F-117 NIGHTHAWK STEALTH BOMBER
GROOM LAKE AND TONOPAH TEST RANGE, NEVADA
The F-117 Bomber was developed by the Lockheed Skunk Works
from a 2-vehicle stealth prototype code-named HAVE BLUE developed by Lockheed
and tested at Groom Lake, Nevada.
The Lockheed F-117 Nighthawk is a stealth ground attack aircraft formerly operated by the United States Air Force. The F-117A’s first flight was in 1981, and it achieved Initial Operational Capability status in October
1983. The F-117A was “acknowledged” and revealed to the world in November 1988.
A product of the Skunk Works and a development of the Have Blue prototype, it became the first operational aircraft initially designed around stealth technology.
(In 1977 Lockheed produced two 60% scale models under the Have Blue contract. The Have Blue program was a stealth technology demonstrator
flown and tested at Groom Lake from 1976 to 1979. The success of Have Blue lead the Air Force to create the Senior Trend Program which developed the
F-117 that was widely publicized during the Gulf War of 1991.)
The F-117 was a black project, an ultra-secret program for much of its life, until the late
1980s. The project began with a model called “The Hopeless Diamond” in 1975 due to its bizarre appearance.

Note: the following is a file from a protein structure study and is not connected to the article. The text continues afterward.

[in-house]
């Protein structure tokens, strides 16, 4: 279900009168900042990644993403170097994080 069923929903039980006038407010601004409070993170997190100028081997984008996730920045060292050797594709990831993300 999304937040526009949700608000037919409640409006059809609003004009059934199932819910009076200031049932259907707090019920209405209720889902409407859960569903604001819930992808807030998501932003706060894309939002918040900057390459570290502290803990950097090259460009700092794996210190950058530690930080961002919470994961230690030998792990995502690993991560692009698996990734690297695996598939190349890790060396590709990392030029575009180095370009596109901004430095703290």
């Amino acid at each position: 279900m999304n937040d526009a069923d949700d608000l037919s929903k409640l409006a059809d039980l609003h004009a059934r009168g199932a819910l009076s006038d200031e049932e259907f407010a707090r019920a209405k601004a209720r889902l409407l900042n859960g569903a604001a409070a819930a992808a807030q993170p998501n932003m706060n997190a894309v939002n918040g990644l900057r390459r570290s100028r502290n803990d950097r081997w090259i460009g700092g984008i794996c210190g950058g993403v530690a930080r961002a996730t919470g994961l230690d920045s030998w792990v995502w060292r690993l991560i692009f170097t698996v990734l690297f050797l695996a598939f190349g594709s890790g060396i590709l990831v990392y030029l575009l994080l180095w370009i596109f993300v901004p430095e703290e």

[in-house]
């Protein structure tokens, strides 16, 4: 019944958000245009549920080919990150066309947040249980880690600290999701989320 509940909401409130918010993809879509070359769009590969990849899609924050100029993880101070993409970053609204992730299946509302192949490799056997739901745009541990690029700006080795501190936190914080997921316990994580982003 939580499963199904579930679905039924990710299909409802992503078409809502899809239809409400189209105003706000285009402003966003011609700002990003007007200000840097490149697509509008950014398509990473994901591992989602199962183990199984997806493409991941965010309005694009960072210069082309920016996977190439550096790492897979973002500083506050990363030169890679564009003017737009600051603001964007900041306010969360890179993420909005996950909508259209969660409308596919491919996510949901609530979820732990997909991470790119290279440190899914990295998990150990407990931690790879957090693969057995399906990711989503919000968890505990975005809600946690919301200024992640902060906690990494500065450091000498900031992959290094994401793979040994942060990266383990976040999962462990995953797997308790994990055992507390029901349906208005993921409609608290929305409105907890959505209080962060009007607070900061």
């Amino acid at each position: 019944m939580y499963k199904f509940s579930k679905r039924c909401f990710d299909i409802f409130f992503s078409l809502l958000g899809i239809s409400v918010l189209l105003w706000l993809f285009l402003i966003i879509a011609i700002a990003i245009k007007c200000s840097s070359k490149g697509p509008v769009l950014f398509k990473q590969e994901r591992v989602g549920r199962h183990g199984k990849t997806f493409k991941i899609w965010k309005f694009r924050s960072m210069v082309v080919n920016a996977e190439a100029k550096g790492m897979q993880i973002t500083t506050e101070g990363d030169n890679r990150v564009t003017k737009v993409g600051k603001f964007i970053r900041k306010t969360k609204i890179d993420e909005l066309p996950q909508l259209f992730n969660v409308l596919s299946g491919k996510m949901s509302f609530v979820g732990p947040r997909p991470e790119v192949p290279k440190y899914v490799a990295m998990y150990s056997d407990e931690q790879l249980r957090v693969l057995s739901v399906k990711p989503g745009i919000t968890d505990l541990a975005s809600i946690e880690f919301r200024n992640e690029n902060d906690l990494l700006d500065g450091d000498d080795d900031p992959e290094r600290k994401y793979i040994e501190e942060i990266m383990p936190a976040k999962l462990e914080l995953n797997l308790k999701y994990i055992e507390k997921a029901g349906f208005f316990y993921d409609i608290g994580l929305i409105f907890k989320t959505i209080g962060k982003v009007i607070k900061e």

The F-117 first flew in June 1981, only 31 months after the full-scale development decision. The first production F-117A was delivered in 1982, operational capability was achieved in October 1983, and the last of 59 airplanes was delivered in the summer of 1990. The Air Force denied the existence of the aircraft until 1988, when a grainy photograph was released to the public. In April 1990 two were flown into Nellis Air Force Base, Nevada, arriving during daylight and visible to a crowd of tens of thousands.
The 59 operational aircraft had an official designation of “F-117A”. The five Full Scale Development
(FSD) aircraft are designated “YF-117A”.
Most modern U.S. military aircraft use post-1962 designations in which the designation “F” is usually an air-to-air fighter, “B” is usually a bomber, “A” is usually a ground-attack aircraft, etc. (Examples include the F-15, the B-2, and the A-6.) The Stealth Fighter is primarily a ground-attack plane so its “F” designation is inaccurate.
The aircraft’s official name is “Night Hawk", however the alternative form “Nighthawk” is frequently used.
F-117 pilots call themselves “Bandits”. Each of the 558 Air Force pilots who have flown the F-117 have a Bandit number, such as “Bandit
144", that indicates the sequential order of their first flight in the
During the program’s early years, from 1984 to mid-1992, the F-117A fleet was based at Tonopah Test Range, Nevada where it served under the 4450th Tactical Group.
In 1992, the entire fleet was transferred to Holloman Air Force Base, New Mexico, where it was placed under the command of the 49th Fighter Wing. The move eliminated Key Air flights, which flew 22,000 passenger trips on 300 flights from Nellis to Tonopah per month.
The Air Force retired the F-117 on 22 April 2008, returning to the Tonopah Test
Range in Nevada, their first, and only home outside of Holloman, primarily due to the acquisition and eventual deployment of the more effective F-22
Raptor and F-35 Lightning II. The first YF-117A is currently on pedestal display at Nellis Air Force Base, Nevada and is visible from outside the base on Nellis Blvd.